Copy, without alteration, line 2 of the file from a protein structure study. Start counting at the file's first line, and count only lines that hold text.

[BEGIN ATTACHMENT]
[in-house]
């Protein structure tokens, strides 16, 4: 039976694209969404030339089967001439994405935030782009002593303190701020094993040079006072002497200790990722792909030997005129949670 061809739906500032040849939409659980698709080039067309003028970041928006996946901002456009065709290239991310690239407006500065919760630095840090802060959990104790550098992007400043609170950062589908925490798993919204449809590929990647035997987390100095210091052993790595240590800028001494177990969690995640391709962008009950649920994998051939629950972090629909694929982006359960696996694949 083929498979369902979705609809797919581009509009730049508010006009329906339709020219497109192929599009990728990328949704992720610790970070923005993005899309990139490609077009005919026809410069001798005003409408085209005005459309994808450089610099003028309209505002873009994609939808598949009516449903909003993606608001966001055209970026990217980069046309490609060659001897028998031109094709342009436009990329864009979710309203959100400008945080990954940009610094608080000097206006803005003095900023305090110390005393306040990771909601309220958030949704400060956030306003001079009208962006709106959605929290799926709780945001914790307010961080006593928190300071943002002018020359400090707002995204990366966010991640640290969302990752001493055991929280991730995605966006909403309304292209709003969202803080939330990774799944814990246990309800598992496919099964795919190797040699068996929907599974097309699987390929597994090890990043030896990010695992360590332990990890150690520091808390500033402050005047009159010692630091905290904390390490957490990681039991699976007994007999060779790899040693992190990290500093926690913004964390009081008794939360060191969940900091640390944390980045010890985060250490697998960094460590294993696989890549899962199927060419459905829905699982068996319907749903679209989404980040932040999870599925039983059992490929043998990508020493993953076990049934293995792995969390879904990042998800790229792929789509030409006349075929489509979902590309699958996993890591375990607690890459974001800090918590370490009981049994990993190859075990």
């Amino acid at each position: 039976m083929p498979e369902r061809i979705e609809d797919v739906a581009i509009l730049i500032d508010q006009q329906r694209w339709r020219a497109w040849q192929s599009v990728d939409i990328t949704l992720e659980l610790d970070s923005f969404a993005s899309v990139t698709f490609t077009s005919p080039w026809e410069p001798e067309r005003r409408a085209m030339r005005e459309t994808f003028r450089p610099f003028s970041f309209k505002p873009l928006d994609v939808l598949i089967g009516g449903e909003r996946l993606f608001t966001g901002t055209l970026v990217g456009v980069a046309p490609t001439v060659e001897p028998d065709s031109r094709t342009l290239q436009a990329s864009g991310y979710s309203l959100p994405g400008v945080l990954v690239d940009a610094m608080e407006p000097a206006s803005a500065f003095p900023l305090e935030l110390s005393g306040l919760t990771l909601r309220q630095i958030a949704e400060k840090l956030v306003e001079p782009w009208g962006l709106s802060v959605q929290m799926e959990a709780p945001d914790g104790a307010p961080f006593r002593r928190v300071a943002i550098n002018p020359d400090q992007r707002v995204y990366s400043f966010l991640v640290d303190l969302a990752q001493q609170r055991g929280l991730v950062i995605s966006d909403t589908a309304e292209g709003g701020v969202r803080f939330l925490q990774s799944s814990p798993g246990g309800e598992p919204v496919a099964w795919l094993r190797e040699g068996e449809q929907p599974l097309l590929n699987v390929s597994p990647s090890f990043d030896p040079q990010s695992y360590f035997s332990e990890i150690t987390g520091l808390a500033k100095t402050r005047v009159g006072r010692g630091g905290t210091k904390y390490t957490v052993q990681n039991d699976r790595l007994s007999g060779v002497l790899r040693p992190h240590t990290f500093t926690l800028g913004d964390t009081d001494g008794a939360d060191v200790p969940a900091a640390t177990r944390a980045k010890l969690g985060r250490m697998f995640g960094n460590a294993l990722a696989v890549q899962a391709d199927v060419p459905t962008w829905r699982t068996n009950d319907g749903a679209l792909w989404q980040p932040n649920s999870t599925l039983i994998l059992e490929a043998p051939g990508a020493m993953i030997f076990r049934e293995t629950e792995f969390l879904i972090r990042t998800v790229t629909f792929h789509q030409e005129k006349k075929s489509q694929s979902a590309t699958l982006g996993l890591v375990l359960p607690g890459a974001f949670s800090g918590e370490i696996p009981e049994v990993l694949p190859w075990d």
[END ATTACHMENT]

């Protein structure tokens, strides 16, 4: 039976694209969404030339089967001439994405935030782009002593303190701020094993040079006072002497200790990722792909030997005129949670 061809739906500032040849939409659980698709080039067309003028970041928006996946901002456009065709290239991310690239407006500065919760630095840090802060959990104790550098992007400043609170950062589908925490798993919204449809590929990647035997987390100095210091052993790595240590800028001494177990969690995640391709962008009950649920994998051939629950972090629909694929982006359960696996694949 083929498979369902979705609809797919581009509009730049508010006009329906339709020219497109192929599009990728990328949704992720610790970070923005993005899309990139490609077009005919026809410069001798005003409408085209005005459309994808450089610099003028309209505002873009994609939808598949009516449903909003993606608001966001055209970026990217980069046309490609060659001897028998031109094709342009436009990329864009979710309203959100400008945080990954940009610094608080000097206006803005003095900023305090110390005393306040990771909601309220958030949704400060956030306003001079009208962006709106959605929290799926709780945001914790307010961080006593928190300071943002002018020359400090707002995204990366966010991640640290969302990752001493055991929280991730995605966006909403309304292209709003969202803080939330990774799944814990246990309800598992496919099964795919190797040699068996929907599974097309699987390929597994090890990043030896990010695992360590332990990890150690520091808390500033402050005047009159010692630091905290904390390490957490990681039991699976007994007999060779790899040693992190990290500093926690913004964390009081008794939360060191969940900091640390944390980045010890985060250490697998960094460590294993696989890549899962199927060419459905829905699982068996319907749903679209989404980040932040999870599925039983059992490929043998990508020493993953076990049934293995792995969390879904990042998800790229792929789509030409006349075929489509979902590309699958996993890591375990607690890459974001800090918590370490009981049994990993190859075990």